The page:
Read this book on holiday whilst lying in the sun & don't know whether I would have managed it if I was trying to fit it in around ordinary life. It is long but worth persevering I think. There's enough going on to keep you interested and there is plenty of humour dotted about. The ending is a bit disappointing as it's a bit abrupt & leaves several questions unanswered but it held my interest enough through out that I can forgive that!
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5 of 13 people found the following review helpful
3.0 out of 5 stars dark non-progressive book for the sleepless, 18 July 2005
This review is from: The Half Brother (Paperback)
why this book is a classic and an award winner, i don't know. it must be a very controversial award, but then, there are awards for everything nowadays. this book is about dysfunctional families, misfits, lies, death, mutism and "dreaming in minus". the frustrating bit is the time spent on reading it, and expecting for this perfect end which makes it all worth while, or at least some pearls, sentences which you can chew on for some time.. instead, i often didn't like the sentences, i felt many of them were too ambicious and there just to fill up the void. I rather recommend "maskeblomstfamilen" by the same writer, which is also about the same things as half-brother, but will give you many many laughs througout the book.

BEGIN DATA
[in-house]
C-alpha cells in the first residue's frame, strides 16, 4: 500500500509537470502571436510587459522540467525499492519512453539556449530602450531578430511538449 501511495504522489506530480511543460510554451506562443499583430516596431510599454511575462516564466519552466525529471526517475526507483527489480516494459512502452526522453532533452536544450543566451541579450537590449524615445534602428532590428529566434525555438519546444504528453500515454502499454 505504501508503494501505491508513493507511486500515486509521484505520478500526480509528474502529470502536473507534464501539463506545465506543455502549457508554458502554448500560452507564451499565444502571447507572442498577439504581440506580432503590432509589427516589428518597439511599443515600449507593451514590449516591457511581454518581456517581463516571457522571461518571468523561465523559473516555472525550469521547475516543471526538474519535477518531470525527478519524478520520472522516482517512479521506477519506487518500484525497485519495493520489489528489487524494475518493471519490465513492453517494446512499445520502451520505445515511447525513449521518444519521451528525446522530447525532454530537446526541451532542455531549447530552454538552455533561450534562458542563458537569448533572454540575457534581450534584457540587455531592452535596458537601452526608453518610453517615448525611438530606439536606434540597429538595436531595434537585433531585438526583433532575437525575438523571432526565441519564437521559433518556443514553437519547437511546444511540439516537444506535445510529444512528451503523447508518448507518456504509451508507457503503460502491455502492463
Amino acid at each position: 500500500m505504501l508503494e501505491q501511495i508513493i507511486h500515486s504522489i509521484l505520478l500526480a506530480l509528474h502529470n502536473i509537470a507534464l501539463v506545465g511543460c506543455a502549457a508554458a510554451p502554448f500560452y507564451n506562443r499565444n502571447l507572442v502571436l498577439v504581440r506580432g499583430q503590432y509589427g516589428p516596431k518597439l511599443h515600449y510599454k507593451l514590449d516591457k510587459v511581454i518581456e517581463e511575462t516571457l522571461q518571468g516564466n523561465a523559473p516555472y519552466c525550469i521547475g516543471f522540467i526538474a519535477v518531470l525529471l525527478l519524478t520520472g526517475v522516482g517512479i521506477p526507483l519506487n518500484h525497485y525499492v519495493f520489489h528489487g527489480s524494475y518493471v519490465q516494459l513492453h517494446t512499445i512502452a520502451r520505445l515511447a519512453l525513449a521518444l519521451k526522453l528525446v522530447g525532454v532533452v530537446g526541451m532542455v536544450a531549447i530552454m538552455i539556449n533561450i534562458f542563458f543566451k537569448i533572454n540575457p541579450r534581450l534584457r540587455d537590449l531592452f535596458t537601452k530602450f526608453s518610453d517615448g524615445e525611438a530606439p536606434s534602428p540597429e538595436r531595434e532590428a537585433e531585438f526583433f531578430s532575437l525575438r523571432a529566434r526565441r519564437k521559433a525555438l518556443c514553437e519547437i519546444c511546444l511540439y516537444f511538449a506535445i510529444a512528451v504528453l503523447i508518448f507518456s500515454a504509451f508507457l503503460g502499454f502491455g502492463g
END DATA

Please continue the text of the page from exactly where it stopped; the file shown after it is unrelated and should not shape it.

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3 of 10 people found the following review helpful
2.0 out of 5 stars Few gems amidst the tedium, 26 July 2006
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This review is from: The Half Brother (Paperback)
I must admit I found this novel pretty heavy going. Yes, they're an interesting normal disfunctional family, but I found myself nearing the end hoping for the unifying climax that would bring it all together.. and rather it fizzled out. Overall the total is much less than the sum of the >700 pages of parts.
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The Half Brother
The Half Brother by Lars Saabye Christensen (Paperback - 5 Feb 2004)